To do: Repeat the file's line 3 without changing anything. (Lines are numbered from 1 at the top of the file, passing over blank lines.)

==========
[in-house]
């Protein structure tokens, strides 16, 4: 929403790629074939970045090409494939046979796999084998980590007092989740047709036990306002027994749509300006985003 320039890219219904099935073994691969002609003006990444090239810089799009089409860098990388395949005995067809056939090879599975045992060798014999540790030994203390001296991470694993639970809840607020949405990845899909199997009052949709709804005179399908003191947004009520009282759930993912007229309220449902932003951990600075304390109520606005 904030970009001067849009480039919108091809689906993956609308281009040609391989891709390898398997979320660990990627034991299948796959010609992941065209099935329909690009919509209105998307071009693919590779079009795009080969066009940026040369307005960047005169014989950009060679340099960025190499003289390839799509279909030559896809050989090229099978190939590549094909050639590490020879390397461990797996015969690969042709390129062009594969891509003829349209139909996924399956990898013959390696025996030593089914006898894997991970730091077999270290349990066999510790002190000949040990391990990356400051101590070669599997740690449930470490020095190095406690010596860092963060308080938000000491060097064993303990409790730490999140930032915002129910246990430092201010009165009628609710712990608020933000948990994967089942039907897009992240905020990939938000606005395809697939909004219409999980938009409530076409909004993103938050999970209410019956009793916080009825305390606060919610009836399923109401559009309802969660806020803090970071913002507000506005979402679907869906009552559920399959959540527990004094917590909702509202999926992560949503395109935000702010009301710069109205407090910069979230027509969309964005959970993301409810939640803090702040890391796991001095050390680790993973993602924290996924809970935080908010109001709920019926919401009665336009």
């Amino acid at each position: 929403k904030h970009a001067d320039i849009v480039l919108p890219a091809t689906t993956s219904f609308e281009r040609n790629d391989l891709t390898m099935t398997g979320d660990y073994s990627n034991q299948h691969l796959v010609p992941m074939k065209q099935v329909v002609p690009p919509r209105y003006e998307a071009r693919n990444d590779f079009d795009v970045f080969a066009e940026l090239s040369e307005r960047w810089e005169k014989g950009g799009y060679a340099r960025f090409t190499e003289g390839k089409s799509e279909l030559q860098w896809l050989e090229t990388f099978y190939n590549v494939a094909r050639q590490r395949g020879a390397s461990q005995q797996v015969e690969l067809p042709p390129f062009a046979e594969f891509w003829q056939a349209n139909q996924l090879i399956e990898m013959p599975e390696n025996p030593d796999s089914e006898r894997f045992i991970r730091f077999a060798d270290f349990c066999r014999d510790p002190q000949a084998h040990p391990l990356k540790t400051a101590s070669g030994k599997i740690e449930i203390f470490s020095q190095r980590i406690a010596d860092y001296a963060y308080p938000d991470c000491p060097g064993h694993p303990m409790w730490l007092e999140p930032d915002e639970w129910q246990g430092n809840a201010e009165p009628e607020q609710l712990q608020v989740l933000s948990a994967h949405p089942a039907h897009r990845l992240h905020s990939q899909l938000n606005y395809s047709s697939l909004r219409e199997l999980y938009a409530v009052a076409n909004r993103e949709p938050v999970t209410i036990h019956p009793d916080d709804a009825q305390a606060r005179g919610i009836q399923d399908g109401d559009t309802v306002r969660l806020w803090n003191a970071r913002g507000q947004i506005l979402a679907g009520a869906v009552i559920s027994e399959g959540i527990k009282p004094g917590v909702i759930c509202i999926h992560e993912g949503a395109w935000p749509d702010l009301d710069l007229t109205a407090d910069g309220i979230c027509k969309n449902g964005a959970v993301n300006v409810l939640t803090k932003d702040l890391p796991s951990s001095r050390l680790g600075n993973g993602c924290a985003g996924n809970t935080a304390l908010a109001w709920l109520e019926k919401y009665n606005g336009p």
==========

């Amino acid at each position: 929403k904030h970009a001067d320039i849009v480039l919108p890219a091809t689906t993956s219904f609308e281009r040609n790629d391989l891709t390898m099935t398997g979320d660990y073994s990627n034991q299948h691969l796959v010609p992941m074939k065209q099935v329909v002609p690009p919509r209105y003006e998307a071009r693919n990444d590779f079009d795009v970045f080969a066009e940026l090239s040369e307005r960047w810089e005169k014989g950009g799009y060679a340099r960025f090409t190499e003289g390839k089409s799509e279909l030559q860098w896809l050989e090229t990388f099978y190939n590549v494939a094909r050639q590490r395949g020879a390397s461990q005995q797996v015969e690969l067809p042709p390129f062009a046979e594969f891509w003829q056939a349209n139909q996924l090879i399956e990898m013959p599975e390696n025996p030593d796999s089914e006898r894997f045992i991970r730091f077999a060798d270290f349990c066999r014999d510790p002190q000949a084998h040990p391990l990356k540790t400051a101590s070669g030994k599997i740690e449930i203390f470490s020095q190095r980590i406690a010596d860092y001296a963060y308080p938000d991470c000491p060097g064993h694993p303990m409790w730490l007092e999140p930032d915002e639970w129910q246990g430092n809840a201010e009165p009628e607020q609710l712990q608020v989740l933000s948990a994967h949405p089942a039907h897009r990845l992240h905020s990939q899909l938000n606005y395809s047709s697939l909004r219409e199997l999980y938009a409530v009052a076409n909004r993103e949709p938050v999970t209410i036990h019956p009793d916080d709804a009825q305390a606060r005179g919610i009836q399923d399908g109401d559009t309802v306002r969660l806020w803090n003191a970071r913002g507000q947004i506005l979402a679907g009520a869906v009552i559920s027994e399959g959540i527990k009282p004094g917590v909702i759930c509202i999926h992560e993912g949503a395109w935000p749509d702010l009301d710069l007229t109205a407090d910069g309220i979230c027509k969309n449902g964005a959970v993301n300006v409810l939640t803090k932003d702040l890391p796991s951990s001095r050390l680790g600075n993973g993602c924290a985003g996924n809970t935080a304390l908010a109001w709920l109520e019926k919401y009665n606005g336009p």